Telling Richer Stories of Place
Today’s sessions started off with a session on stories, where they talked about a public housing museum, and African American Trail in Philadelphia, Los Angeles’ historic Filipinotown and the Los Angeles original town plaza that still exists. Two of my main take aways from the session were
Two of the sessions I went to today focused on agricultural history. The first was an overview of the various field school approaches in Ebey’s Landing, Washington. They have a combination of univeristy, volunteer groups and the Teacher Restoration Corps. The part about the actual logistics of field schools was a bit dry, but included information about how they structured it, and the diversity. The hands on four hour shifts were complemented with educational lunches and evening lectures/tours. One of the tips for field school they mentioned was that to keep volunteer interested, make the projects diverse year after year. The most interesting part of the session was actually the focus on agricultural buildings. There are 489 barns designated in Washington State, and at least one in each county. See the full list here: http://1.usa.gov/TYvVKR . In this area they have a grant program to help with restoration work to agricultural buildings. Its cool that donated labour counts as owner contribution to their part of the grant matching money, so the neighbours helped paint windows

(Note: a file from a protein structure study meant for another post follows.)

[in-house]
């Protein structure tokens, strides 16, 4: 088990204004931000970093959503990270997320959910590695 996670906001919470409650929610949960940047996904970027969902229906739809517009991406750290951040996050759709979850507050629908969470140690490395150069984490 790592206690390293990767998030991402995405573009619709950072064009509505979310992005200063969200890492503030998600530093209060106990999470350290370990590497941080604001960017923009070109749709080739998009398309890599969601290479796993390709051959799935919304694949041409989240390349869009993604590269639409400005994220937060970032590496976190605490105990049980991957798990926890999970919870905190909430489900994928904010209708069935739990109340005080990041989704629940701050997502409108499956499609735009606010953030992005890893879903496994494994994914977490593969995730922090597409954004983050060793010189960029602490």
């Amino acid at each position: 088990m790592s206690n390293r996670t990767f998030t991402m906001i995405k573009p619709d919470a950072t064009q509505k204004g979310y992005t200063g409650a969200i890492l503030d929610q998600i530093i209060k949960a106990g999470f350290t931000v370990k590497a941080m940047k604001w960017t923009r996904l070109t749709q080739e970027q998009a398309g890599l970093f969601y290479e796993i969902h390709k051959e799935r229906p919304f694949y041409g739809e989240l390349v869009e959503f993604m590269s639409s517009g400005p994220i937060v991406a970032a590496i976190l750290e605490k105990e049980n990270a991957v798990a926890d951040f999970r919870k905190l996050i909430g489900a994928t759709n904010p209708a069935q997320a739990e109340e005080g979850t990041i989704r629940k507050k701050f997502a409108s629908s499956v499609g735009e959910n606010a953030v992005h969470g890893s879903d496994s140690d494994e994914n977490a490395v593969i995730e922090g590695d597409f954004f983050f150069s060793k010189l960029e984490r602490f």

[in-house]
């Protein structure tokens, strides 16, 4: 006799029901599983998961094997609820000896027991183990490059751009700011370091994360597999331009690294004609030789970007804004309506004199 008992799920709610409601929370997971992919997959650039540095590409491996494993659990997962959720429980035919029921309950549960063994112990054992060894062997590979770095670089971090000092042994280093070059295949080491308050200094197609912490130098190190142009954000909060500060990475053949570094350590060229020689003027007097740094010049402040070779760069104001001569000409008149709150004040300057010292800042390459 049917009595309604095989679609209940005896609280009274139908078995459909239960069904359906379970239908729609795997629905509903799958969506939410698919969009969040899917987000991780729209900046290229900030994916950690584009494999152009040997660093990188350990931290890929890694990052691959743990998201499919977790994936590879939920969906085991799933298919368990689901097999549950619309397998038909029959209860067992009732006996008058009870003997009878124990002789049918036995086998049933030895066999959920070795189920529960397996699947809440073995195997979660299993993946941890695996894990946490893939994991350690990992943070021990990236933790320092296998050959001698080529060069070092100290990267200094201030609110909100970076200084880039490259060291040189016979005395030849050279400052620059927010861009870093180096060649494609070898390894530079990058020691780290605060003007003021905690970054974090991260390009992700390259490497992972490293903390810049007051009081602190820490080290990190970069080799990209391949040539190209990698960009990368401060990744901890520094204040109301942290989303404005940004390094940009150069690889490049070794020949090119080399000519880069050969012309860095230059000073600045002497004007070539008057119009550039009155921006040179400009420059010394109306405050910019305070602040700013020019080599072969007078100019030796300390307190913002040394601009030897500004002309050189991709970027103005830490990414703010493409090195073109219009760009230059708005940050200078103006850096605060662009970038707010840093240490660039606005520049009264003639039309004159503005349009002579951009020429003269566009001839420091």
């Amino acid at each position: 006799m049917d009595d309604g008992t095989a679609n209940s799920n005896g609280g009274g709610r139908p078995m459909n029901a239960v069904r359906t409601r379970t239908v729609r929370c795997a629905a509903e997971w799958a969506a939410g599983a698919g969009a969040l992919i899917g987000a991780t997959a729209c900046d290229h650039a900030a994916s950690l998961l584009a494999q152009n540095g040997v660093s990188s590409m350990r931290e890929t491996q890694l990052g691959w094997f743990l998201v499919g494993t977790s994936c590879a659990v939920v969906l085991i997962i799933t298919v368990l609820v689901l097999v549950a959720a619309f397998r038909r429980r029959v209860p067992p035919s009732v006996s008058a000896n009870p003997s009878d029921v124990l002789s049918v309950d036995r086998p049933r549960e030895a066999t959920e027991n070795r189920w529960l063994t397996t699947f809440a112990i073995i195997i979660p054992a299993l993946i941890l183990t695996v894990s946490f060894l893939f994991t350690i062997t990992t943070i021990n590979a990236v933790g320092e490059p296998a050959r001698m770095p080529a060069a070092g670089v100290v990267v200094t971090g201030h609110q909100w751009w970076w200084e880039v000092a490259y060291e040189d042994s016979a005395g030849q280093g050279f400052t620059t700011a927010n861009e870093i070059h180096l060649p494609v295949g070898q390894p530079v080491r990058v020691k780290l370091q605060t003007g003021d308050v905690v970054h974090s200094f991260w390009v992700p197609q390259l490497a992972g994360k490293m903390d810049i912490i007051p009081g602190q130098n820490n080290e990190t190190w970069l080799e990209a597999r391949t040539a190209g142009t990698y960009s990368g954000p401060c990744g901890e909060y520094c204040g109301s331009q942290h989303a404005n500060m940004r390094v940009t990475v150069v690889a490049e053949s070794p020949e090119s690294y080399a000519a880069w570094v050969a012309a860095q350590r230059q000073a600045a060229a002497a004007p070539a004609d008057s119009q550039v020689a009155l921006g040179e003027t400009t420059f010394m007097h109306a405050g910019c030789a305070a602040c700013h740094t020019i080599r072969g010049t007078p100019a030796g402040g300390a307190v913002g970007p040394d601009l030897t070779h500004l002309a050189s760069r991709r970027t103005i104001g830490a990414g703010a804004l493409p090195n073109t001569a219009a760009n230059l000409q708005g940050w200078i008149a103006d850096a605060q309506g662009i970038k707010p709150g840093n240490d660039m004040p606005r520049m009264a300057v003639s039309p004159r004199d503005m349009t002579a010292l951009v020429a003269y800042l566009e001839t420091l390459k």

Over lunch I went to one of the power sessions in the exhibit hall, the topic was Detroit. The craziest thing I learned at this session was that for many of the demolished houses, the materials coming out of houses worth more than the houses. In order the promote the reuse of material’s they’ve come up wit the slogan: “Don’t demolish it, repolish it”. Check out Reclaim Detroit for lots of cool updates.
The last session of the day was on repurposing barns. The thing I found most interesting about this session wasn’t the content, though it was good, it was the speakers and their points of view. All three speakers were self identified non-preservationists. One was a board member, the other a restauranteur, and the third was a developer of shopping plazas. It was so intresting to hear how they had all been brought into the heritage fold. For instance the commercial developer got to know the National Trust through renting a property that was adjacent to a historic site. He stated that he did not think they would be friends, but that they are now working towards developing the historic site into shops and an event space.
In the evening we went to explore Brown’s Addition, a residential area in Spokane. Even though it was dark, the houses were still impressive!